Flower workers reject the Free Trade Agreement between the US and Colombia

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With regards United States President George W. Bush’s current request of the U.S. Congress in which he asks them to urgently approve the Free Trade Agreement that was signed with the Colombian government in 2006, we the Colombian flower workers would like to make clear the following to our people and to the North American Congress:

In Colombia, there are approximately 600 flower production centers that employ about 100,000 people, 65% of whom are women. Our country is the second largest flower exporter in the world and external sales in 2007 were more than 900 million dollars, almost 90% of which occurred in the United States.

Working conditions continue to get worse. Companies, including multinationals such as Dole Fresh Flowers, have intensified their work and this has forced plant operators to work to a point of exhaustion. This has lead to a proliferation of professional illness such as carpal tunnel syndrome, which creates a life-long disability for thousands of workers. Humiliation abounds. Salaries are insignificant; in general they do not rise above legal minimum wage. A contract system, temporary employment agencies and the so-called associated work cooperatives are used to avoid payment of social benefits and, in many cases, there is no formal recognition of the employee-employer relationship.

A current campaign is oriented to impede the right to union organization. Workers who try to unionize are fired and suffer other kinds of persecution. The formation of management-controlled unions is a part of this campaign against freedom of association. The Social Protection Ministry has been an accomplice in the enforcement of this policy, something that is illustrated in actions that they have taken such as:

- Systematic denial of union registration.
- Delay in responding to complaints of individual and collective labor rights violations and violations of the ILO conventions that have been adopted by Colombia.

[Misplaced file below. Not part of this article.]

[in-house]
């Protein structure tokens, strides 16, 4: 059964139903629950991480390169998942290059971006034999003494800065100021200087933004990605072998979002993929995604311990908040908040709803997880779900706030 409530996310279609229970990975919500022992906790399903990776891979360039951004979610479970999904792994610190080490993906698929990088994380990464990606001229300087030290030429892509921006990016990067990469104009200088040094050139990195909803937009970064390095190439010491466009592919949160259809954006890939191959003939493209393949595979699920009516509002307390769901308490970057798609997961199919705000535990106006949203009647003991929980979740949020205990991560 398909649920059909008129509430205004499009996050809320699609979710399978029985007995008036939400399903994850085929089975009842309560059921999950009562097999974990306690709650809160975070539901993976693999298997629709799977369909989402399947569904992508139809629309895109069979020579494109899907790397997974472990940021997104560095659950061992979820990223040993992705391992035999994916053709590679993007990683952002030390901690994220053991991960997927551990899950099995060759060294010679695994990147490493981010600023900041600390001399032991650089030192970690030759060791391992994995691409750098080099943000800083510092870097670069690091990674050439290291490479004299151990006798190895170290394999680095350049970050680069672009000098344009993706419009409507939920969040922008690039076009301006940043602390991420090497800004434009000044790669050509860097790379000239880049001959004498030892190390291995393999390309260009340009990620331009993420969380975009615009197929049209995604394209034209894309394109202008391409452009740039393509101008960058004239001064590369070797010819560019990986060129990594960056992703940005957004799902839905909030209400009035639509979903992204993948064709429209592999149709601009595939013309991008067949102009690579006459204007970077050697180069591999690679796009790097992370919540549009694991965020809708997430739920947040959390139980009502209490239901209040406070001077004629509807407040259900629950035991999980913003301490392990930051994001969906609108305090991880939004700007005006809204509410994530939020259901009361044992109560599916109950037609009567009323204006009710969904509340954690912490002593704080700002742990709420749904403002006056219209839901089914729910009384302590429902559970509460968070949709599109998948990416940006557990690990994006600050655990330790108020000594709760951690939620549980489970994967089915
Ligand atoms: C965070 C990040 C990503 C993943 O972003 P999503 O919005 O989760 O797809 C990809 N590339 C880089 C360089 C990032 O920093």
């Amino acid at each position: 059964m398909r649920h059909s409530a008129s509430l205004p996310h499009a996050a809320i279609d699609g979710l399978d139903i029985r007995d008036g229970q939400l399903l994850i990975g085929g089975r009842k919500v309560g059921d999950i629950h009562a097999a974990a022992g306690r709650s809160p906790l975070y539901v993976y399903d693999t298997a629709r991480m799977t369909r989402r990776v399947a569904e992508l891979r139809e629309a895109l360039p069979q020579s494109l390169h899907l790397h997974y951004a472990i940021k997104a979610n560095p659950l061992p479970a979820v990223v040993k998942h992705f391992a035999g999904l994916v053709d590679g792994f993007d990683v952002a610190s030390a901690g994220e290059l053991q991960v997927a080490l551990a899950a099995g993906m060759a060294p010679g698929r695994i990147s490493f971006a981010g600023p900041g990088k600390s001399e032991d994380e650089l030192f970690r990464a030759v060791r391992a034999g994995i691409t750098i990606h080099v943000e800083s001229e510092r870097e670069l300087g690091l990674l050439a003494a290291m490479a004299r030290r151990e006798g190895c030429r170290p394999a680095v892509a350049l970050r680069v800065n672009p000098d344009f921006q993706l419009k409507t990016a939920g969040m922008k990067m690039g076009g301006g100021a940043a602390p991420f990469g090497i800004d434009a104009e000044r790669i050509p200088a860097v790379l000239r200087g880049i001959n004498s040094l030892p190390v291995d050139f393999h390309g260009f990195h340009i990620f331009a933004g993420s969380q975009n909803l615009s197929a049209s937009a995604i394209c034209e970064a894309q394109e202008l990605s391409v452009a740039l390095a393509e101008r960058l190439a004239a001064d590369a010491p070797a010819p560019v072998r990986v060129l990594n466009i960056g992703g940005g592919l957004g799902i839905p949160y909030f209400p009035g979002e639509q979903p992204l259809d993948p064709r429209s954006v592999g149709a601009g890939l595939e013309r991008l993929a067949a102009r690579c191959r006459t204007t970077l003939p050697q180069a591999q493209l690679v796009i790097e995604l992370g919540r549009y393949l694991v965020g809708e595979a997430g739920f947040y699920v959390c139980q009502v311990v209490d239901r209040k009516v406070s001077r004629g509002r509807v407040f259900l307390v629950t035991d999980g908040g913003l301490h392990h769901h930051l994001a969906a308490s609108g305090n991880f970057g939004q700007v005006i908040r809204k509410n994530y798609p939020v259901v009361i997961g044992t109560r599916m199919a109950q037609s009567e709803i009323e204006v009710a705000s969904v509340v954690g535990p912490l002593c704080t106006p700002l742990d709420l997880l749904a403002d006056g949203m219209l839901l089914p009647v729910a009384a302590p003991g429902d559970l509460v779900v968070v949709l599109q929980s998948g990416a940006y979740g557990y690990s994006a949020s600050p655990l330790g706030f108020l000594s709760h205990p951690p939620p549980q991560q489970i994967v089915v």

- Failure to fulfill functions with regards to inspection and oversight of the situation in the labor sector.
- Hostility towards worker and organizational complaints.

Additionally, since 1990, the flower workers, like all Colombian workers, have suffered an acute suppression of their economic conquests. Since 1990, at least ten reforms have been approved to the labor law and to the national health care system that have lowered salaries and severely limited access to health care services and to retirement pension funds. A number of governments have sent the message that these changes are necessary in order to link Colombia with the currents of worldwide free trade.

These two decades of commercial freedom have, among other things, caused for agriculture and industry to fail. This in turn has caused a flood of unemployment and displacement of the rural population. The reduction of tariffs and privatization has lead to diminished State income, something that the government has compensated by levying onerous taxes on articles of consumption. This leads to millions of people sinking in hunger. A massive entry of capital that has forced the reevaluation of the peso has lead to the bankruptcy of export businesses—the supposed beneficiaries of free trade.

It is evident that the Free Trade Agreement will deepen the prejudices that these commercial and financial changes have brought to our country. The end result is hardships suffered by working people, which will become even more insufferable. For these reasons, we the flower workers reject the Free Trade Agreement and urge the admirable North American people to support this just cause and to urge the United States Congress to reject ratification of the agreement which is being pushed forward by their president.

Unión Nacional de Trabajadores de las Flores, Untraflores
National Union of Flower Workers, Untraflores
Aidé Silva Mateus, president

Sindicato de Trabajadores de C.I. Splendor Flowers Ltda., Sintrasplendor
C.I. Splendor Flowers Limited Workers’ Union, Sintrasplendor
Campo Elías Bautista, president

Sindicato de Trabajadores de C.I. Flores Cóndor de Colombia S.A., Sintracóndor
C.I. Flores Condo of Colombia Workers’ Union, Sintracondor
Argenis Bernal, president

Asociación Sindical de Obreros de las Flores, Asoflores
Flower Workers’ Union Association, Asoflores
Lydia López, president

Unión de Trabajadores de C.I. Flores La Fragancia Ltda., Untrafragancia
C.I.Flores La Fragrancia Limited Workers’ Union, Untrafragrancia
José Antonio Mora, president

Asociación de ex Trabajadores de C.I. Flores La Sabana S.A.
Association of Ex-employees of C.I. Flores La Sabana
Pascasio Rincón, president

Sindicato de Trabajadores de Agrícola Papagayo S.A. C.I., Sintrapapagayo
Agricola Papagayo Workers’ Union, Sintrapapagayo
Gloria Patricia Rodríguez, president